Answers to reader queries: exhibiting, USPS policies and more
The author created a first-day souvenir for the 1979 $5 Railroad Conductor’s Lantern issue by adding the new stamp and cancel to a USPS publicity photo.
Let’s answer a number of questions that have come up recently, both in response to columns and elsewhere.
Last month’s column said that Nancy and Doug Clark’s “Jamestown Settlement — 400th Anniversary” exhibit is believed to be the first FDC exhibit to win an award at an international stamp show.
Reader Charles J.G. Verge replied, “I entered my ‘The FDCs of the American Dental Association 1959 Centennial’ at China 2009, removing ‘The FDCs of’ from the title so it would be selected.”
Glenn Estus wrote that he had received a “Large Silver (78 points) and Special Prize for my exhibit on the 1932 Lake Placid Winter Olympics stamp” at Olymphilex 2004, held in Atlanta during the Olympic Games there. (Nancy Clark, who was the United States commissioner for that show, notes that Olymphilex 2004 “was not granted full status for political reasons.”)
All involved in the e-mail discussion about FDC exhibiting, however, agree that the tide is turning, and look forward to the reception that such exhibits will receive at World Stamp Show-NY 2016 as an experimental exhibit group.
A reader named Walter asked via e-mail about the time it takes to get FDCs back from servicing.
At certain times when there are several popular new issues close together, a month or more for turnaround is not unusual.
We just passed one of those periods (Love, Lunar New Year, Black Heritage and Wedding) and are about to hit another (Maya Angelou, Civil War and the Gifts of Friendship joint issue within four days). Another backed-up time is when all the Christmas issues come out, and rate changes also create a logjam.
Servicing requests for fewer than 50 covers (10 if requested by Priority Mail or Priority Mail Express) should be sent to the official first-day city. That post office is supposed to group these requests together and forward them to USPS Cancellation Services in Kansas City. This step could add two days or more to the processing time.
For dealer/servicer orders of 50 or more FDCs, Cancellation Services gives first priority to requests that come in via Priority Mail Express (generally, those of large dealers); then those shipped via Priority Mail; and last, those by regular mail.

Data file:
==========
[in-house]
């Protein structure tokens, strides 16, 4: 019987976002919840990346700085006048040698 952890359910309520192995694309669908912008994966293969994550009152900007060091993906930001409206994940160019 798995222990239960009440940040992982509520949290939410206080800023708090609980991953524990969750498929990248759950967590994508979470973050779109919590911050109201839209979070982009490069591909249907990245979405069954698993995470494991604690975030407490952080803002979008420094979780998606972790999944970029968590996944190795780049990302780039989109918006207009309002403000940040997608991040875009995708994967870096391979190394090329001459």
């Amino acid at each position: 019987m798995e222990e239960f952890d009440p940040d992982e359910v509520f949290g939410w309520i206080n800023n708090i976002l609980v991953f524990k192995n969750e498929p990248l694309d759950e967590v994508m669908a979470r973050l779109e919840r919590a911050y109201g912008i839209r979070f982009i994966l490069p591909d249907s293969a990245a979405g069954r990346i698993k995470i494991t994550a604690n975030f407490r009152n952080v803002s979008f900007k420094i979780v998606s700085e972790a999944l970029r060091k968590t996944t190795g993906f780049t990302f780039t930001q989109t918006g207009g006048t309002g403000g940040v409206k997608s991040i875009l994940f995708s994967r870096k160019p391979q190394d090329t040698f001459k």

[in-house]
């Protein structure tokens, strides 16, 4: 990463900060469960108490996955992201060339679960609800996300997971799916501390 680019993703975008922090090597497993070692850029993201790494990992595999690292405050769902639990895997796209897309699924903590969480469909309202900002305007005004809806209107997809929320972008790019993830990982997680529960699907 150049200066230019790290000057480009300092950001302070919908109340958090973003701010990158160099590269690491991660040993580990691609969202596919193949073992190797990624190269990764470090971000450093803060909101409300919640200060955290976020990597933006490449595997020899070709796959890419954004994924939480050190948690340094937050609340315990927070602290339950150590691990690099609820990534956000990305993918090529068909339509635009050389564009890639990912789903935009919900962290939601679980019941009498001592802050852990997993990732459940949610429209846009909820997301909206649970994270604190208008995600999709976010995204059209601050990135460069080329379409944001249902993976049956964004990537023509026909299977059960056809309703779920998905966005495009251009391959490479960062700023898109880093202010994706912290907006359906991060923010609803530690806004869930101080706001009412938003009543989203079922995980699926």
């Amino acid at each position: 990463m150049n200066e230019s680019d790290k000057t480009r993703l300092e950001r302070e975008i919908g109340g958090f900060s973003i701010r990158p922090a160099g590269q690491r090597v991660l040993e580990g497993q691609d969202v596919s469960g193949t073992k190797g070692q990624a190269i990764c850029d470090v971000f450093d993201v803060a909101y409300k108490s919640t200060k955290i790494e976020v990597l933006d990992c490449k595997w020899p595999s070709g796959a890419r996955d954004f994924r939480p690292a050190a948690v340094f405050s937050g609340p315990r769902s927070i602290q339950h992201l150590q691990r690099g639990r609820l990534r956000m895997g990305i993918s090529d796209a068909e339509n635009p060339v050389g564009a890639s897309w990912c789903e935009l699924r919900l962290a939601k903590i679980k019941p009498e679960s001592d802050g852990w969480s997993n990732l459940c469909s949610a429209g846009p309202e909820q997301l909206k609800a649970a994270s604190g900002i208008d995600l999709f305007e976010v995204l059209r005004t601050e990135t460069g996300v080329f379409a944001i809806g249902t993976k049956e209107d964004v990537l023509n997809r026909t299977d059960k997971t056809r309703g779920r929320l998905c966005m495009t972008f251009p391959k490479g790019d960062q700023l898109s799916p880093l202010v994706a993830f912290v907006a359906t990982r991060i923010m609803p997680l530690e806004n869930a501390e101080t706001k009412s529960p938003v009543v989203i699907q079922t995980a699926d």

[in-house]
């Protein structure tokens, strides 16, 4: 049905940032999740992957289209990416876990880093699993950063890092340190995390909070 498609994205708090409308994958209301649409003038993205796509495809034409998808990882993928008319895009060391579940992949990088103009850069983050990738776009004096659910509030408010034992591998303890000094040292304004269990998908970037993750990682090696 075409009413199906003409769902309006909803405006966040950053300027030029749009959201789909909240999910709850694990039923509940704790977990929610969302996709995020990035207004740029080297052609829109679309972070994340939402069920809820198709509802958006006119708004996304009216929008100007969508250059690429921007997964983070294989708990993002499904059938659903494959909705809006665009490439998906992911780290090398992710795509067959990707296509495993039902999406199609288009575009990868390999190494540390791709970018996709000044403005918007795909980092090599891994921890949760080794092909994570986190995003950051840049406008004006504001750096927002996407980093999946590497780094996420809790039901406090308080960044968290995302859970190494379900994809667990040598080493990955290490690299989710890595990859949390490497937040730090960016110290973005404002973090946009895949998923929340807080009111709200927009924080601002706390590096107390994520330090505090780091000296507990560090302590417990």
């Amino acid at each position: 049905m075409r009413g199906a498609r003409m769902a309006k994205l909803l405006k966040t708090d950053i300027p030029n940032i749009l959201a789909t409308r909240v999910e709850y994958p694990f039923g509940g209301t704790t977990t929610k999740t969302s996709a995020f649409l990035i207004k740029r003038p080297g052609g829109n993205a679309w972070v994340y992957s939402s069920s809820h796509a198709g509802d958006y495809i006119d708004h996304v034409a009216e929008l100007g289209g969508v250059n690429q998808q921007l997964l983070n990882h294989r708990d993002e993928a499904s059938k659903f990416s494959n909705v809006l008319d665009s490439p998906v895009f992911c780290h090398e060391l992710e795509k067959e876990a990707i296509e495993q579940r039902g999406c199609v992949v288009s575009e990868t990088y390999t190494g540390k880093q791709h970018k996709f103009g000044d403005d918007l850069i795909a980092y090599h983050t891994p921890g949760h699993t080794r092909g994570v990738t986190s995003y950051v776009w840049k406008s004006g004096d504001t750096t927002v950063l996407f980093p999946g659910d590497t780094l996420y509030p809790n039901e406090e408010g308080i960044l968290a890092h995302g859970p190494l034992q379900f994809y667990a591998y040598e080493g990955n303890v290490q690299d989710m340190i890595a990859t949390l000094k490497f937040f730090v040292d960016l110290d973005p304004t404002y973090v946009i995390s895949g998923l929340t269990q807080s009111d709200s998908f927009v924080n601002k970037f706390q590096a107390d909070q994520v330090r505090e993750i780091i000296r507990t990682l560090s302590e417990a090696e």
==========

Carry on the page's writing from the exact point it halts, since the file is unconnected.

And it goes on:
If you are wondering why there is the extra step of sending small orders to the first-day city post office and not directly to Kansas City, the reason is because the first-day post office sorts and groups the small-order requests.
Last May and June, for example, Cancellation Services knew that all packages of FDCs from the Sarasota post office were for the Vintage Circus Posters stamps.
So why not have collectors put the name of the issue on their outside envelopes? This action actually is requested now, as part of the servicing address given for each issue, but not all customers do it.
Another question received recently asked what are or were the small black-and-white glossy photographs and color transparencies of stamp designs, often with the legend “Copyright U.S. Postal Service.” These were official USPS publicity photos distributed to the philatelic mailing list for the use of publications writing about upcoming new issues.
The standard for commercial black-and-white publicity photos in the mid-20th century was 4 inches by 5 inches; the USPS sometimes used slightly different sizes.
I serviced some of these photos with their respective stamps and postmarks, including the $5 Railroad Conductor’s Lantern stamp (Scott 1612) issued Aug. 23, 1979.
A final question for this column regarded the backdating of local post office cancels. There is a 60-day grace period for “First Day of Issue” cancels (120 days for registered dealer/servicers) and servicers have 30 days to submit requests for non-first-day pictorial postmarks.
However, clerks are prohibited from setting back the date on the everyday canceling devices, so there is no grace period for these.
Does that mean it never happens? Of course not, but it is rare.
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